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Sunday, May 26, 2019

Football

Defense sees all-around improvement in new season


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Garrett Davis (1) has helped the Cougars become the top rushing defense in the nation. | Ajani Stewart/The Cougar

Every day before practice, defensive coordinator Todd Orlando writes “STOP THE RUN. GET THE BALL.” on a whiteboard.

It did not take long before the message sunk in and the players started abiding it.

“We pride ourselves on stopping the run and just being a physical defensive team,” Sophomore defensive back Garrett Davis said.

Up the ante

Although the Cougars defense hasn’t been able to take the ball away at a rate comparable to last year, it has been able to stop the run more effectively. Through five games, the Cougars possess the No. 1 rush defense in the country.

It started against the University of Oklahoma Sooners, who were a top-25 rushing offense from last year. Going into the game against the Cougars, the Sooners featured a dynamic running back tandem in redshirt sophomore Joe Mixon and junior Samaje Perine.

During the game, the two backs were held to just 71 yards, which set the tone for the rest of the season for the Cougars.

The Cougars have only allowed 140 yards on 103 carries in the four games since playing the Sooners. They are also allowing 11 fewer yards per game than the Air Force Academy, who is the second-ranked rushing defense.

A big change for the Cougars is the fact that they have played the majority of their defensive snaps in the nickel package instead of the more traditional 3-4 defensive scheme this season. The nickel replaces one of the outside linebackers in a 3-4 with a defensive back, which typically allows for more flexibility in coverage.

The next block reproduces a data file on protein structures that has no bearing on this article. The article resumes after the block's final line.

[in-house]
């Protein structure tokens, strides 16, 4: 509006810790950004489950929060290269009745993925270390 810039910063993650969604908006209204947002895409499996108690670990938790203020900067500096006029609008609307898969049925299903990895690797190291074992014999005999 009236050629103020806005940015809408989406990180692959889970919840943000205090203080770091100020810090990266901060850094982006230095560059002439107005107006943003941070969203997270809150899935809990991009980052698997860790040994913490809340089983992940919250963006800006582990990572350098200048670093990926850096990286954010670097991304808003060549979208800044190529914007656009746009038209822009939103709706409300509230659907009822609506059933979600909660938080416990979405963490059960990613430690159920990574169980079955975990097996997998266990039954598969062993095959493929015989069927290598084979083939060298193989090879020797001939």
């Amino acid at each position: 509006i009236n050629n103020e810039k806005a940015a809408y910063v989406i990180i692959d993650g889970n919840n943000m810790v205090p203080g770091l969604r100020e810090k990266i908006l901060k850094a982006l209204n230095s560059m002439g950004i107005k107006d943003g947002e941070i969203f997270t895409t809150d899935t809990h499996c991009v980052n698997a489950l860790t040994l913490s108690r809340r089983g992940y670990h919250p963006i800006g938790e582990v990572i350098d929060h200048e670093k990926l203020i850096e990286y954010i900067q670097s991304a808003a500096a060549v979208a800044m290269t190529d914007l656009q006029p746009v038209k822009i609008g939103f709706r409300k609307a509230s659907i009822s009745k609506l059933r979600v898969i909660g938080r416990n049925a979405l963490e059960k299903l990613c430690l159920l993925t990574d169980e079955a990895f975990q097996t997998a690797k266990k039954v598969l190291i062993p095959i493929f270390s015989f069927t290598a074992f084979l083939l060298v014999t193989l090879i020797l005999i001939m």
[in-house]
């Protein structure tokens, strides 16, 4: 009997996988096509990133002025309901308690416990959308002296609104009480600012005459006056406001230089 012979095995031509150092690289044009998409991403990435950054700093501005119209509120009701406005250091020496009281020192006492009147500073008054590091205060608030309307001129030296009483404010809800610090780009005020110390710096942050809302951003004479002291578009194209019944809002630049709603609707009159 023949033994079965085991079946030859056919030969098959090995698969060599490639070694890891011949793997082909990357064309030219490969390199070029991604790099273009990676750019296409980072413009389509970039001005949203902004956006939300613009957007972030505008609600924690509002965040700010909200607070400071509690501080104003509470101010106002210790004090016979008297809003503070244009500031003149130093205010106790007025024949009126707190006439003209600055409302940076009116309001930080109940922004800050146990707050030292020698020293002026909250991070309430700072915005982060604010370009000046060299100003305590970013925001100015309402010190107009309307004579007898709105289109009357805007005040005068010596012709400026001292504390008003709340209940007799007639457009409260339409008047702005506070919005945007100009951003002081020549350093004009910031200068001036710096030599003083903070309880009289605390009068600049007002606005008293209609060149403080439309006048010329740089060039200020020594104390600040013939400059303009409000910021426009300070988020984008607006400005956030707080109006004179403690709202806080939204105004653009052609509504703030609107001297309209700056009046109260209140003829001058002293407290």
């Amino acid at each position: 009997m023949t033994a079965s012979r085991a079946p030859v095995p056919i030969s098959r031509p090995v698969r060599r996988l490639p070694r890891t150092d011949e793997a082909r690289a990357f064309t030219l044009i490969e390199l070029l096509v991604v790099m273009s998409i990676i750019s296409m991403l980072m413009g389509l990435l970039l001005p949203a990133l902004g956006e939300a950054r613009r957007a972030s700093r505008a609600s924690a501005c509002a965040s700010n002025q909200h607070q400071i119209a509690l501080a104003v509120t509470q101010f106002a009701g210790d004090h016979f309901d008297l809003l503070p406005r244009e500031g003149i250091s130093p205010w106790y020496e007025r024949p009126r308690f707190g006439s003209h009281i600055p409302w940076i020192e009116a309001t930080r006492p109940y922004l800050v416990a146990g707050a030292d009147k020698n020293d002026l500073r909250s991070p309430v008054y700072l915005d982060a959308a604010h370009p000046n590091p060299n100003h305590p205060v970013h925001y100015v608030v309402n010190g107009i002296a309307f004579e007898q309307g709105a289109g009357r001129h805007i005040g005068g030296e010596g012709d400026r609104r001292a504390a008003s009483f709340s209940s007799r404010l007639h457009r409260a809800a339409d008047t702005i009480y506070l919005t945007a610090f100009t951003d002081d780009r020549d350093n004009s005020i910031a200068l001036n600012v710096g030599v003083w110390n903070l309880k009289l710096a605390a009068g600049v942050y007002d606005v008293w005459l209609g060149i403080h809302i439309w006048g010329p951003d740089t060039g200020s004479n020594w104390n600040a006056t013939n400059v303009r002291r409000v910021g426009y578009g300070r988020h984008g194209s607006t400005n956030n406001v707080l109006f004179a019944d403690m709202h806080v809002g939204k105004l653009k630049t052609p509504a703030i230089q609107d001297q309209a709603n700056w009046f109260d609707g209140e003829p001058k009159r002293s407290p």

Head coach Tom Herman said the change was to get the team’s best players on the field instead of worrying about trying to get certain players to fit a specific scheme.

Senior cornerback Brandon Wilson is usually the nickel corner when the Cougars line up in the package. Since he’s injured, however, Davis has filled in at the position.

“Garrett Davis — or had it been Brandon Wilson — they’re perfectly capable of playing that field outside linebacker spot, holding the point on perimeter runs, sticking their nose in there and they’re great at blitzing,” Herman said.

In the previous game against the University of Connecticut Huskies, the Cougars started in the nickel and Davis benefited because it allowed him to blitz and get after the opponent’s quarterback.

He led the Cougars with 2.5 tackles for loss and also added one sack.

No laziness here

While the majority of their snaps have been run in the nickel, the Cougars’ defense starts games according to how the opposing offense is lined up. There are times, like in the University of Cincinnati Bearcats game, where Wilson or Davis will be asked to sit out until substitutions are made.

Orlando said it is important to have veterans like Wilson and Davis who don’t care if they get the start as long as it benefits the team.

Since the Cougars have been so great at stopping the run, it has actually made them a better team in pass coverage, too.

“You win defensive series on first and second down,” Davis said. “If you stop the run, they become one-dimensional and they start throwing the ball.”

When a team becomes limited with what they can do offensively, it makes it easier for a defensive coordinator to call plays because it narrows down the guesswork.

Heading into the season, the Cougars had a questionable secondary after the departure of several of their starters from last year. Despite the inexperience, the team has given up 66 fewer yards through the air compared to the previous season.

Orlando said that the improvement actually means nothing to him — the defense just needs to keep opposing teams out of the end zone.

“You can give up 400 yards and give up 10 points, and to me, it’s all about points,” Orlando said. “I care about points and strictly points.”

The defense has done just that. After giving up 20.7 points per game last year, the Cougars are allowing just 11.2 points per game and recorded their second shutout during the Orlando era against Lamar University.

While improvements are visible all across the board statistically, Herman credited the culture and effort for the progress.

“If you take the field for the University of Houston, you better be out there with your hair on fire, running full speed down the football,” Herman said. “There’s no such thing as a lazy step in this program.”

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